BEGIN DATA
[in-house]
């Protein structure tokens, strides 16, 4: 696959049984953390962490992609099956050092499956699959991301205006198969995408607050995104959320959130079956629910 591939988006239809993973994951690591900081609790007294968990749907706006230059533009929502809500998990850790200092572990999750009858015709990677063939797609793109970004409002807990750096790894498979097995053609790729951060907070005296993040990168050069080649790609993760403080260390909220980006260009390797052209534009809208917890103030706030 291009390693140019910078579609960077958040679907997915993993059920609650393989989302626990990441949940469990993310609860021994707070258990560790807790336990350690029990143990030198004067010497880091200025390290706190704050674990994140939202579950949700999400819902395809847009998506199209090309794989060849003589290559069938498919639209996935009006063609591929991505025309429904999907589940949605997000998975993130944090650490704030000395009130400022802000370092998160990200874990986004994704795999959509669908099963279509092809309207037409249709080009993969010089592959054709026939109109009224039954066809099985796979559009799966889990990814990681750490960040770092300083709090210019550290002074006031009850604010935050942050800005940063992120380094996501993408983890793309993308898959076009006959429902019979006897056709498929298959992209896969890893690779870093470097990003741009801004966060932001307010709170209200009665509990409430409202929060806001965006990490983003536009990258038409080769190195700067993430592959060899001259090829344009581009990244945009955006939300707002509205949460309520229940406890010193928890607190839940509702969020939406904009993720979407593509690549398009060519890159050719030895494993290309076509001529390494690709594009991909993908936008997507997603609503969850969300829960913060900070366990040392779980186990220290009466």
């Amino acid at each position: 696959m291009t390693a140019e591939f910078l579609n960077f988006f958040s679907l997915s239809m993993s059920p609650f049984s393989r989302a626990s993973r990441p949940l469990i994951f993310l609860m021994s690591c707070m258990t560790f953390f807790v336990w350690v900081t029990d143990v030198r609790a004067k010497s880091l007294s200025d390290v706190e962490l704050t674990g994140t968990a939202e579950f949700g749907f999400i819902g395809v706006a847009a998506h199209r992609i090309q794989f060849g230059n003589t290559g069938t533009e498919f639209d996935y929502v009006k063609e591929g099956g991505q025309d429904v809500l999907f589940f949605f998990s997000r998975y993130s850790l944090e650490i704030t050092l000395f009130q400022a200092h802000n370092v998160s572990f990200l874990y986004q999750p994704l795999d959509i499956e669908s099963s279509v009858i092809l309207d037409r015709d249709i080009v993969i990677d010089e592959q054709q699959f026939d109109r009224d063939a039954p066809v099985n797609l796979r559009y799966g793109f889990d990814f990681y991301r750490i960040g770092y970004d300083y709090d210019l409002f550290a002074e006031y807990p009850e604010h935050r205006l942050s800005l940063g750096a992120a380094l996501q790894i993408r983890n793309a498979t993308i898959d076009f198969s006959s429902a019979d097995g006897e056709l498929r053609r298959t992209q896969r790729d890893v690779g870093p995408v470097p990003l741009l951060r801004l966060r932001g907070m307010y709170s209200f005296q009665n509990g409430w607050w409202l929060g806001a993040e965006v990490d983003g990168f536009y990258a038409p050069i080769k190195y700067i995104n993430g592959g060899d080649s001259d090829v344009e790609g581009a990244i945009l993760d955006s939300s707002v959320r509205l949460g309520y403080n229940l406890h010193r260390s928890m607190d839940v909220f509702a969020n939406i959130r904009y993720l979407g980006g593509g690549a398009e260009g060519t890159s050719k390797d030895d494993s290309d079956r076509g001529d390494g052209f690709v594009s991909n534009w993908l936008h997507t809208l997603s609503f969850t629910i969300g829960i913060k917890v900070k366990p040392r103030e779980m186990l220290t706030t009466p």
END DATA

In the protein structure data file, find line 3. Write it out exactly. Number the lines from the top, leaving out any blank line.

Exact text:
């Amino acid at each position: 696959m291009t390693a140019e591939f910078l579609n960077f988006f958040s679907l997915s239809m993993s059920p609650f049984s393989r989302a626990s993973r990441p949940l469990i994951f993310l609860m021994s690591c707070m258990t560790f953390f807790v336990w350690v900081t029990d143990v030198r609790a004067k010497s880091l007294s200025d390290v706190e962490l704050t674990g994140t968990a939202e579950f949700g749907f999400i819902g395809v706006a847009a998506h199209r992609i090309q794989f060849g230059n003589t290559g069938t533009e498919f639209d996935y929502v009006k063609e591929g099956g991505q025309d429904v809500l999907f589940f949605f998990s997000r998975y993130s850790l944090e650490i704030t050092l000395f009130q400022a200092h802000n370092v998160s572990f990200l874990y986004q999750p994704l795999d959509i499956e669908s099963s279509v009858i092809l309207d037409r015709d249709i080009v993969i990677d010089e592959q054709q699959f026939d109109r009224d063939a039954p066809v099985n797609l796979r559009y799966g793109f889990d990814f990681y991301r750490i960040g770092y970004d300083y709090d210019l409002f550290a002074e006031y807990p009850e604010h935050r205006l942050s800005l940063g750096a992120a380094l996501q790894i993408r983890n793309a498979t993308i898959d076009f198969s006959s429902a019979d097995g006897e056709l498929r053609r298959t992209q896969r790729d890893v690779g870093p995408v470097p990003l741009l951060r801004l966060r932001g907070m307010y709170s209200f005296q009665n509990g409430w607050w409202l929060g806001a993040e965006v990490d983003g990168f536009y990258a038409p050069i080769k190195y700067i995104n993430g592959g060899d080649s001259d090829v344009e790609g581009a990244i945009l993760d955006s939300s707002v959320r509205l949460g309520y403080n229940l406890h010193r260390s928890m607190d839940v909220f509702a969020n939406i959130r904009y993720l979407g980006g593509g690549a398009e260009g060519t890159s050719k390797d030895d494993s290309d079956r076509g001529d390494g052209f690709v594009s991909n534009w993908l936008h997507t809208l997603s609503f969850t629910i969300g829960i913060k917890v900070k366990p040392r103030e779980m186990l220290t706030t009466p």